‘Children of Palestine’ – the radical new folk song bringing the tragedy to a new audience

‘Children of Palestine’ – the radical new folk song bringing the tragedy to a new audience October 22, 2016

How do you explain the tragedy of Palestinian history in just two and half minutes?  How do you convey to those new to the subject what has happened to the Palestinian people over the last 70 years? Is it possible to galvanise concern and change people’s perceptions just through writing a folk song?

It’s a challenge taken up by Jim Boyes, one third of the English Folk acapella group Coope Boyes and Simpson. Their name may sound like a firm of rural England estate agents, but over the last 23 years, and across a dozen albums, Barry Coope Jim Boyes and Lester Simpson have mined the radical stream in the English folk tradition with their arrangements of traditional songs and their own compositions. They are especially well-known for their work relating to the First World War and the experience of ordinary conscripts.

‘Children of Palestine’ is an outstanding and moving addition to their already impressive repertoire. It pulls no punches in presenting the Palestinian story from the Nakba to the Occupation and the wars against Gaza. This is no soppy folk song calling for peace and harmony. This is an angry cry of injustice and betrayal set to a traditional folk melody and sung with the trio’s trademark robust harmonies.

Just before setting off on a short tour of the Midlands to promote their latest (and they say last) studio album Coda, Jim Boyes talked to me about the new song and how it came to be written. Jim also gave me permission to reproduce the full lyric. You can listen to an extract on itunes.

‘Children of Palestine’ by Jim Boyes

Oh where are you now – Children of Palestine?

Where are you now, oh where can you be?

Pursued over borders so far from our homeland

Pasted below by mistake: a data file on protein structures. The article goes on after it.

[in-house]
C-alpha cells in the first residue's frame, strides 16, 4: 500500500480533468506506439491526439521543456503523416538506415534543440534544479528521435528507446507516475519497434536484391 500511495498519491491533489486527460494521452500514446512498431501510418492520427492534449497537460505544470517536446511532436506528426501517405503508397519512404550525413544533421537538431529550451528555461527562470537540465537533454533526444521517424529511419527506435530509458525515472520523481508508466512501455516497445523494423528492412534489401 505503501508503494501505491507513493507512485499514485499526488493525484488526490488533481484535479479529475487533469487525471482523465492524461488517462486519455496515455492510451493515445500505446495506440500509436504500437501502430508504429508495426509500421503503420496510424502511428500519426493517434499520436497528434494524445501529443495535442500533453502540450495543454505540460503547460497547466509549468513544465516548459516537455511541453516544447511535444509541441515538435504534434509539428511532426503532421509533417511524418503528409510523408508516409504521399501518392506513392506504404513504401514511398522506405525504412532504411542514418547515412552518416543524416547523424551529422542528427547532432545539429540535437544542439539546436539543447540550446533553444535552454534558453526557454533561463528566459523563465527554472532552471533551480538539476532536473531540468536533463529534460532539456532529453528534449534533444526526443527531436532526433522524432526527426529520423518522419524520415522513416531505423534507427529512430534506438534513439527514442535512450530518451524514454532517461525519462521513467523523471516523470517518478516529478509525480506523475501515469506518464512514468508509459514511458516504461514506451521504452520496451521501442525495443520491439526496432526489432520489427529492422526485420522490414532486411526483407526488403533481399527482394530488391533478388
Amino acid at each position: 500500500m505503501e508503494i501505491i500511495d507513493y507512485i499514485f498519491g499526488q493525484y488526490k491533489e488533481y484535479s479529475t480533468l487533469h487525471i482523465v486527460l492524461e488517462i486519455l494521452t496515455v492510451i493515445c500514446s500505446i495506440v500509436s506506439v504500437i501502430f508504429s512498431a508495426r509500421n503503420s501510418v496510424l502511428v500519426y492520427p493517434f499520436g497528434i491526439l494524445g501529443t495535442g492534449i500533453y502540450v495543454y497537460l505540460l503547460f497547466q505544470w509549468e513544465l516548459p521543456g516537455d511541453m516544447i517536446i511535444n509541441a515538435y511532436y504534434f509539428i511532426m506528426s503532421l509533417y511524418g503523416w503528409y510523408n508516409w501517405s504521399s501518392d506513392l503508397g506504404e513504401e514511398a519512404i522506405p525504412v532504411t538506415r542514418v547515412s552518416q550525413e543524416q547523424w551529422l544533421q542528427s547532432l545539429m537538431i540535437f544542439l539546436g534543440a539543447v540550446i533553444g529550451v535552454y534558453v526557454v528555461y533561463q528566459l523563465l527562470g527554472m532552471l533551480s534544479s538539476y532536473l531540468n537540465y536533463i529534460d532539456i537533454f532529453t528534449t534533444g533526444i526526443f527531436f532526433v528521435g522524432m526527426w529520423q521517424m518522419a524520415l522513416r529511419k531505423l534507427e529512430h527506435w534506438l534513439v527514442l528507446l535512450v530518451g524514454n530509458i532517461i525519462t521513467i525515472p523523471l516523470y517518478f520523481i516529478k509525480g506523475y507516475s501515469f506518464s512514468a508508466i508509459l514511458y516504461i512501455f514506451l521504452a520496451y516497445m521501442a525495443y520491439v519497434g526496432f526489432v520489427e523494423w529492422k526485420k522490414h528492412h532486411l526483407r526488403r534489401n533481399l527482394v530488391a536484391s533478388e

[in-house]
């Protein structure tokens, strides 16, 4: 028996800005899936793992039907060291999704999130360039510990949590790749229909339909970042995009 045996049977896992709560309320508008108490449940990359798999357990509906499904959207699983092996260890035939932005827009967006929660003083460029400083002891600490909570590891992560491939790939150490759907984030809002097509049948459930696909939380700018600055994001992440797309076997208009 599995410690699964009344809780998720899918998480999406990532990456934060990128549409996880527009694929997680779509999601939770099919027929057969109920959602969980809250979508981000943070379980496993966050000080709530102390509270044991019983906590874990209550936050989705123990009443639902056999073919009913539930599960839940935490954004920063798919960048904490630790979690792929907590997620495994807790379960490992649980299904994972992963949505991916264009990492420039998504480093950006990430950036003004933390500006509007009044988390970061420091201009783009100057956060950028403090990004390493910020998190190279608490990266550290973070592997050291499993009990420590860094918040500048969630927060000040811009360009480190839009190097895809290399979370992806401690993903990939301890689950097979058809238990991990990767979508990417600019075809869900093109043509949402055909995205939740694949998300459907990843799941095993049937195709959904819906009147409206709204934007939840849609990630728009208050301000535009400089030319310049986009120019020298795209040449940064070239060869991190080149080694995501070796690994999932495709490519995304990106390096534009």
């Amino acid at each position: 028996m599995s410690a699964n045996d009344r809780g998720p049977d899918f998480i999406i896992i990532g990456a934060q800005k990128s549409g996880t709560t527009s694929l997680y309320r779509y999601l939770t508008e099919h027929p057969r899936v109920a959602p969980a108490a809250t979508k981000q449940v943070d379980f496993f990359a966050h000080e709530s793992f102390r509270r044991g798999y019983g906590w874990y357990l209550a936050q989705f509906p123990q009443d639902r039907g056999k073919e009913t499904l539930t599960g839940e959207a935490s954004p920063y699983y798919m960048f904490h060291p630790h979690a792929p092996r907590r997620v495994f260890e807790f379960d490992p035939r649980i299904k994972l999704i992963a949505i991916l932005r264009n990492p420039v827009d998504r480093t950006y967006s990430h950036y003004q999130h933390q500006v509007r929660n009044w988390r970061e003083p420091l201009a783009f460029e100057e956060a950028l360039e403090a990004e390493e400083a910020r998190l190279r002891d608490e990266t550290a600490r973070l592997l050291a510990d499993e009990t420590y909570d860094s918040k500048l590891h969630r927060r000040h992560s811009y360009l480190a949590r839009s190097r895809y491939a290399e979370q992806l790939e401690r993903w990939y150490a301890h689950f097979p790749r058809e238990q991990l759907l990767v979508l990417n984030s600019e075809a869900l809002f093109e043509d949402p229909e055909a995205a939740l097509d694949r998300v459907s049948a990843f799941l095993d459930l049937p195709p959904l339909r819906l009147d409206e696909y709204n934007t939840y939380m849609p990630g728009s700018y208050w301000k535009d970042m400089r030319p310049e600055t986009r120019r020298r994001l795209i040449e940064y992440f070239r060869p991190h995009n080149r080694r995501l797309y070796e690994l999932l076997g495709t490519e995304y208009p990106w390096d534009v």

Forced over the borders or into the sea

Oh where are your villages Children of Palestine?

Where are your villages, where can they be?

Flattened by bulldozers, covered in concrete

Gone from our heritage, ne’er to be seen

Oh where are your olive groves Children of Palestine?

Where are your peach trees – where can they be?

Supplanted by forestry, playgrounds and car parks

Haunted by ghosts in a forgotten dream

And what of your homeland Children of Palestine?

What of your homeland, come tell it to me

Bombarded by missiles, lit up with bright phosphorous

Walled in and cut off, ne’er to be free

And what of your future Children of Palestine?

What of your future, what may that be?

Oh that’s the wrong question, while others betray us

That’s the wrong question as you plainly see

And what of your history, Children of Palestine?

I see your history deep in your eyes

Written in blood as if carved on a tombstone

Written in blood and covered in lies.

Interview with Jim Boyes

Robert Cohen: What drew you to the subject of Palestine?

Jim Boyes: I have lived in Belgium for the last 5 years but since the early nineties worked (with Coope Boyes and Simpson) on projects for Peace Concerts Passchendaele and more recently with the ‘In Flanders Fields Museum’ in Ieper.  The museum, since its inception, has always widened its scope to include other conflicts which have (sadly but inevitably) taken place since 1918.  Some years ago they featured a series of photographs from Palestine and it struck me that although I had seen news reports all my life on the Palestinian situation, I knew lamentably little about its origins.  To rectify my lack of knowledge, I followed up some references on the internet which led me to the work of Ilan Pappe.  I knew at that stage I would have to write a song – but where to start.  The idea lay at the back of my mind for some considerable time.

More recently the museum, in conjunction with the library in Ieper, put on a series of interviews (with musical interludes) with authors and poets and I was asked to sing some songs for one of these performances.  The first writer in the series was Ghayath Almadhoun who was also at the time writer in residence at the museum.  Ghayath’s poems and writing are very impressive and most likely prompted me the write ‘Children of Palestine’ when it came to selecting material for the CD.

RC: How did you go about writing the song?

JB: My usual song writing method is to fumble about on the piano (or guitar) and / or stare at a blank sheet of paper until inspiration arrives (or not) – this was no different.